Theory of divine right of kings
According to the Theory of divine right of kings, monarchs have derived their authority to rule directly from God(s). In ancient times, many rulers themselves justified their rule by declaring themselves as living deities.
James I, in his book The law of free monarchies was the first to describe this theory. According to him, the King has derived his authority directly from God, and was thus, above the people, and above the law. The King answers only to God and his conscience. Thus, even if the King is wicked, the people have no right to go against him as it's considered as going against God. According to James I, "Kings are justly called Gods, for they exercise a resemblance of divine power on Earth". To dispute what a King can do is to dispute what God can do.
The salient features of the theory of divine right of kings are:
- Monarchy is divinely ordained
- Hereditary right is indefeasible
- Kings are accountable to God alone
- Resistance to a lawful King is sin
In ancient times, many rulers justified their right to rule by declaring themselves as living Gods. In ancient Egypt, the Pharaohs declared their right to rule by declaring themselves as living images of Amun or Ra. During the rule of Akhenaten, all polytheistic worship was banned, and all worship was directed towards the solar disk Aten. Akhenaten translates to "servant of the Aten", thereby justifying his divine right to rule. After Alexander's conquest of Egypt, he was declared the son of Amun-Ra. The following Ptolemaic rulers also justified themselves as the children of Amun-Ra. Controversial rulers of the Roman Republic and Roman Empire such as Julius Caesar were posthumously declared as deities, in order to justify their rule, which many considered to be tyrannical. Caligula declared himself as a living God, but was later assassinated. In India, it is believed that the state originated after God sent a wise man called Manu to rule over the people.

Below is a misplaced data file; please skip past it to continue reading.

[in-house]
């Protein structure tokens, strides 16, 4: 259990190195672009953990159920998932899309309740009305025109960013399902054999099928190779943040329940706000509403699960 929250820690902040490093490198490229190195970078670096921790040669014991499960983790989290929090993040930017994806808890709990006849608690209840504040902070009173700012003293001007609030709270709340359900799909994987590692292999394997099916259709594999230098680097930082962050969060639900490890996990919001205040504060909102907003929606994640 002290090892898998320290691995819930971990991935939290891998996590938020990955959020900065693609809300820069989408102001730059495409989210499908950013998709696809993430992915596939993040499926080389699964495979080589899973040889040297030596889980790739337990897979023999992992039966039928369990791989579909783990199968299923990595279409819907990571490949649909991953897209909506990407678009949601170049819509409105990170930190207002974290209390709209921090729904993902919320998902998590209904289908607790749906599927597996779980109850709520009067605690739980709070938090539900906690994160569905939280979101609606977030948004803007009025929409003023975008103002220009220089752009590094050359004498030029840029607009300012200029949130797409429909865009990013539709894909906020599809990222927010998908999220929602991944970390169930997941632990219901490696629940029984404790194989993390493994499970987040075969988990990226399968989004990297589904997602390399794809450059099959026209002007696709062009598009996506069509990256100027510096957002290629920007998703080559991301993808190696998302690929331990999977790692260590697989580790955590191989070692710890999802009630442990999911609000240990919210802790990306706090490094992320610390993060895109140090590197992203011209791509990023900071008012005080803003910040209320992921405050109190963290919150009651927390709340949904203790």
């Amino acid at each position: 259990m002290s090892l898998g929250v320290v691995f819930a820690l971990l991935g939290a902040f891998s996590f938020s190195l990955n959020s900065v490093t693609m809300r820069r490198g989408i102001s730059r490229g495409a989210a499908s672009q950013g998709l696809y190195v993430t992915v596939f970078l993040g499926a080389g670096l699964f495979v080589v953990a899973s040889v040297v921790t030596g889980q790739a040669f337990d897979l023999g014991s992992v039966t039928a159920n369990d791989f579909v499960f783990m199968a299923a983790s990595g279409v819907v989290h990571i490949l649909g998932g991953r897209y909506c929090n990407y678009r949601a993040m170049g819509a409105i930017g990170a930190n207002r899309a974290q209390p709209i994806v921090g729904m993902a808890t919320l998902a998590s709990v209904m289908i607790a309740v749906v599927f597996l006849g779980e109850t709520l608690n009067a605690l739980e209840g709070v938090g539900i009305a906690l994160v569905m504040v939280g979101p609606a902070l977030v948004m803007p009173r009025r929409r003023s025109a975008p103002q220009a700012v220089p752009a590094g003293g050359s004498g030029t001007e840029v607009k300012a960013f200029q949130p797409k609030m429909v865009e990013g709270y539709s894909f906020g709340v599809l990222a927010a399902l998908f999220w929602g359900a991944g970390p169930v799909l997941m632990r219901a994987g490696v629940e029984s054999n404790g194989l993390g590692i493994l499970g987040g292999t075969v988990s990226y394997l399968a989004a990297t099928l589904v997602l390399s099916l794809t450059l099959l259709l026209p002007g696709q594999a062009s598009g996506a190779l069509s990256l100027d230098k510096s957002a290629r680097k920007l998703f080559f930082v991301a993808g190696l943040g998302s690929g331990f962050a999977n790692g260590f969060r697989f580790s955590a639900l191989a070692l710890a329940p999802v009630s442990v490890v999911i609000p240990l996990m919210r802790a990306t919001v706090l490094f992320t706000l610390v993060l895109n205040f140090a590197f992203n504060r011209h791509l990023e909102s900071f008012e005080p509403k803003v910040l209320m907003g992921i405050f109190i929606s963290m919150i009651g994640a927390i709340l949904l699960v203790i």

In medieval times
In modern times
Misra, K.K - Political Theory, page 72, ISBN 8121903467